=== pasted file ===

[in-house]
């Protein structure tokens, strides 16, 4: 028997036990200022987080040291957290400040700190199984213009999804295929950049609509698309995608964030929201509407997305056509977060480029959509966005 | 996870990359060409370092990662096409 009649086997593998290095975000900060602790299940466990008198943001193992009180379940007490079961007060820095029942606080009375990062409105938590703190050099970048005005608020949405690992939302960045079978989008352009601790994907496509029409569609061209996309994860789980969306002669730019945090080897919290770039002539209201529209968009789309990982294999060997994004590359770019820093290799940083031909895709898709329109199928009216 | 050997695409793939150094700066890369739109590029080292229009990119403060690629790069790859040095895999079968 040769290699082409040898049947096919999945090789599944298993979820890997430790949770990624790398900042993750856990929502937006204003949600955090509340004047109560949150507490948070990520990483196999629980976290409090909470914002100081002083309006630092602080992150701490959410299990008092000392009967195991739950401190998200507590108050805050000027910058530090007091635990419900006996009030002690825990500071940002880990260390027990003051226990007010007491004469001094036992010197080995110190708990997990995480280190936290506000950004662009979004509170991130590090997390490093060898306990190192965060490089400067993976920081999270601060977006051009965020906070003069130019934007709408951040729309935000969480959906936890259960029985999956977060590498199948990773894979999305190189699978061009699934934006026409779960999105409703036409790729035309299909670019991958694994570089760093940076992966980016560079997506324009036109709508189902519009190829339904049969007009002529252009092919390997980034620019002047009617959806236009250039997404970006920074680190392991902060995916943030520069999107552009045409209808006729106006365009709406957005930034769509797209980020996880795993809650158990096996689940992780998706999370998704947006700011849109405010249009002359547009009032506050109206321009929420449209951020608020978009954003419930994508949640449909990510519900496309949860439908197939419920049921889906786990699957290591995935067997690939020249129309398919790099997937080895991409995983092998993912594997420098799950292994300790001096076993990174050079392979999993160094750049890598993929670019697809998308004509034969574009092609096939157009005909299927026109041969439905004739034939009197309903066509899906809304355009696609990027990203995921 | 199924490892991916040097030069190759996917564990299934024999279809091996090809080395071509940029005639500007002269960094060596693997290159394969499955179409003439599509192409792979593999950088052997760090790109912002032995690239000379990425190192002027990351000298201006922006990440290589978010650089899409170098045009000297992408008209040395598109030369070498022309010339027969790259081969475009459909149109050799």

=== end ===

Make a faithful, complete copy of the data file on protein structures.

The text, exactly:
[in-house]
């Protein structure tokens, strides 16, 4: 028997036990200022987080040291957290400040700190199984213009999804295929950049609509698309995608964030929201509407997305056509977060480029959509966005 | 996870990359060409370092990662096409 009649086997593998290095975000900060602790299940466990008198943001193992009180379940007490079961007060820095029942606080009375990062409105938590703190050099970048005005608020949405690992939302960045079978989008352009601790994907496509029409569609061209996309994860789980969306002669730019945090080897919290770039002539209201529209968009789309990982294999060997994004590359770019820093290799940083031909895709898709329109199928009216 | 050997695409793939150094700066890369739109590029080292229009990119403060690629790069790859040095895999079968 040769290699082409040898049947096919999945090789599944298993979820890997430790949770990624790398900042993750856990929502937006204003949600955090509340004047109560949150507490948070990520990483196999629980976290409090909470914002100081002083309006630092602080992150701490959410299990008092000392009967195991739950401190998200507590108050805050000027910058530090007091635990419900006996009030002690825990500071940002880990260390027990003051226990007010007491004469001094036992010197080995110190708990997990995480280190936290506000950004662009979004509170991130590090997390490093060898306990190192965060490089400067993976920081999270601060977006051009965020906070003069130019934007709408951040729309935000969480959906936890259960029985999956977060590498199948990773894979999305190189699978061009699934934006026409779960999105409703036409790729035309299909670019991958694994570089760093940076992966980016560079997506324009036109709508189902519009190829339904049969007009002529252009092919390997980034620019002047009617959806236009250039997404970006920074680190392991902060995916943030520069999107552009045409209808006729106006365009709406957005930034769509797209980020996880795993809650158990096996689940992780998706999370998704947006700011849109405010249009002359547009009032506050109206321009929420449209951020608020978009954003419930994508949640449909990510519900496309949860439908197939419920049921889906786990699957290591995935067997690939020249129309398919790099997937080895991409995983092998993912594997420098799950292994300790001096076993990174050079392979999993160094750049890598993929670019697809998308004509034969574009092609096939157009005909299927026109041969439905004739034939009197309903066509899906809304355009696609990027990203995921 | 199924490892991916040097030069190759996917564990299934024999279809091996090809080395071509940029005639500007002269960094060596693997290159394969499955179409003439599509192409792979593999950088052997760090790109912002032995690239000379990425190192002027990351000298201006922006990440290589978010650089899409170098045009000297992408008209040395598109030369070498022309010339027969790259081969475009459909149109050799």